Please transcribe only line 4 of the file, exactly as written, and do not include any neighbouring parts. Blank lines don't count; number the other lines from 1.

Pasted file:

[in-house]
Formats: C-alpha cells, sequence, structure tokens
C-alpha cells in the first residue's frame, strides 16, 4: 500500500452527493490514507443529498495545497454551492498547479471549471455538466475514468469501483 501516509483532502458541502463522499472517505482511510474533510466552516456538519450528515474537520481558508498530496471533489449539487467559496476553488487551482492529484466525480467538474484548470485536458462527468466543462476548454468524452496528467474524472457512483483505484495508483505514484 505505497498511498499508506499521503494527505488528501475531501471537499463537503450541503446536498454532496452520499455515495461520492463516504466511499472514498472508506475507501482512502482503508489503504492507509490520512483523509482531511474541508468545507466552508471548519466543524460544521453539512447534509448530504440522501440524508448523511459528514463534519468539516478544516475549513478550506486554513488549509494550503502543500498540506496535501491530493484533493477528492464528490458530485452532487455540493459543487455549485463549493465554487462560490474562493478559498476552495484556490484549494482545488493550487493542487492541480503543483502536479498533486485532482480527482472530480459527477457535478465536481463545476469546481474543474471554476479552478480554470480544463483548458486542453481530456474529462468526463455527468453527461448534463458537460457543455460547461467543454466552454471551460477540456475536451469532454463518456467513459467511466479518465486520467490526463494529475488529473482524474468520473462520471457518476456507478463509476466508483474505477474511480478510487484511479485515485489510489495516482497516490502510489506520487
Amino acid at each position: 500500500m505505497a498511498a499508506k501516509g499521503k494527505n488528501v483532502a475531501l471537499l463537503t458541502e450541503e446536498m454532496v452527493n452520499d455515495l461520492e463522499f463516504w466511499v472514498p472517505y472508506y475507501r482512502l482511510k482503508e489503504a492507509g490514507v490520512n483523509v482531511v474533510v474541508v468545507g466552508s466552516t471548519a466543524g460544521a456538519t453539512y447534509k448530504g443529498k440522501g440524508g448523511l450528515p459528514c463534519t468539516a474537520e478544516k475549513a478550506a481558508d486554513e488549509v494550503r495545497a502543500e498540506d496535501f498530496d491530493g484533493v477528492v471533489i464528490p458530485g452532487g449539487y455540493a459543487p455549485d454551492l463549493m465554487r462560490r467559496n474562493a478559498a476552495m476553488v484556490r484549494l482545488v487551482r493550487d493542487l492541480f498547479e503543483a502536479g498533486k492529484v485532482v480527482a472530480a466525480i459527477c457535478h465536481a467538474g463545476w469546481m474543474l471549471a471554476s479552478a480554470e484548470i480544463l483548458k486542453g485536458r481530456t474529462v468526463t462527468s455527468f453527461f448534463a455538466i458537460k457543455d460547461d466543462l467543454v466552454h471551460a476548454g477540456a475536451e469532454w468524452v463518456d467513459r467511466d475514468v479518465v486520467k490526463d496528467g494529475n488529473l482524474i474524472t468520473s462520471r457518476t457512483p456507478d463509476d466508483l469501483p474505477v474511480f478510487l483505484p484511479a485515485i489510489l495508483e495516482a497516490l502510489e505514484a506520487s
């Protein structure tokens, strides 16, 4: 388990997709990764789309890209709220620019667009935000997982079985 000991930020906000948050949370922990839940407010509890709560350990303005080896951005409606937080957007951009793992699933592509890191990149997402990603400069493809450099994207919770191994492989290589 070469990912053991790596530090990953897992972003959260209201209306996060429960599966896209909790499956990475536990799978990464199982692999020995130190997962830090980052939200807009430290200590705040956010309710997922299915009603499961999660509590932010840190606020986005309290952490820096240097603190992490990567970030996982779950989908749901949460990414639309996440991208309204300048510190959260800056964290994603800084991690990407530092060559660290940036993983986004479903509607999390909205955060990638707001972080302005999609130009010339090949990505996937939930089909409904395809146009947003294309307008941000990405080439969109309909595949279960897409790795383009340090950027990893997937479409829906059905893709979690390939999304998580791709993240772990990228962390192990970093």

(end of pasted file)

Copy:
Amino acid at each position: 500500500m505505497a498511498a499508506k501516509g499521503k494527505n488528501v483532502a475531501l471537499l463537503t458541502e450541503e446536498m454532496v452527493n452520499d455515495l461520492e463522499f463516504w466511499v472514498p472517505y472508506y475507501r482512502l482511510k482503508e489503504a492507509g490514507v490520512n483523509v482531511v474533510v474541508v468545507g466552508s466552516t471548519a466543524g460544521a456538519t453539512y447534509k448530504g443529498k440522501g440524508g448523511l450528515p459528514c463534519t468539516a474537520e478544516k475549513a478550506a481558508d486554513e488549509v494550503r495545497a502543500e498540506d496535501f498530496d491530493g484533493v477528492v471533489i464528490p458530485g452532487g449539487y455540493a459543487p455549485d454551492l463549493m465554487r462560490r467559496n474562493a478559498a476552495m476553488v484556490r484549494l482545488v487551482r493550487d493542487l492541480f498547479e503543483a502536479g498533486k492529484v485532482v480527482a472530480a466525480i459527477c457535478h465536481a467538474g463545476w469546481m474543474l471549471a471554476s479552478a480554470e484548470i480544463l483548458k486542453g485536458r481530456t474529462v468526463t462527468s455527468f453527461f448534463a455538466i458537460k457543455d460547461d466543462l467543454v466552454h471551460a476548454g477540456a475536451e469532454w468524452v463518456d467513459r467511466d475514468v479518465v486520467k490526463d496528467g494529475n488529473l482524474i474524472t468520473s462520471r457518476t457512483p456507478d463509476d466508483l469501483p474505477v474511480f478510487l483505484p484511479a485515485i489510489l495508483e495516482a497516490l502510489e505514484a506520487s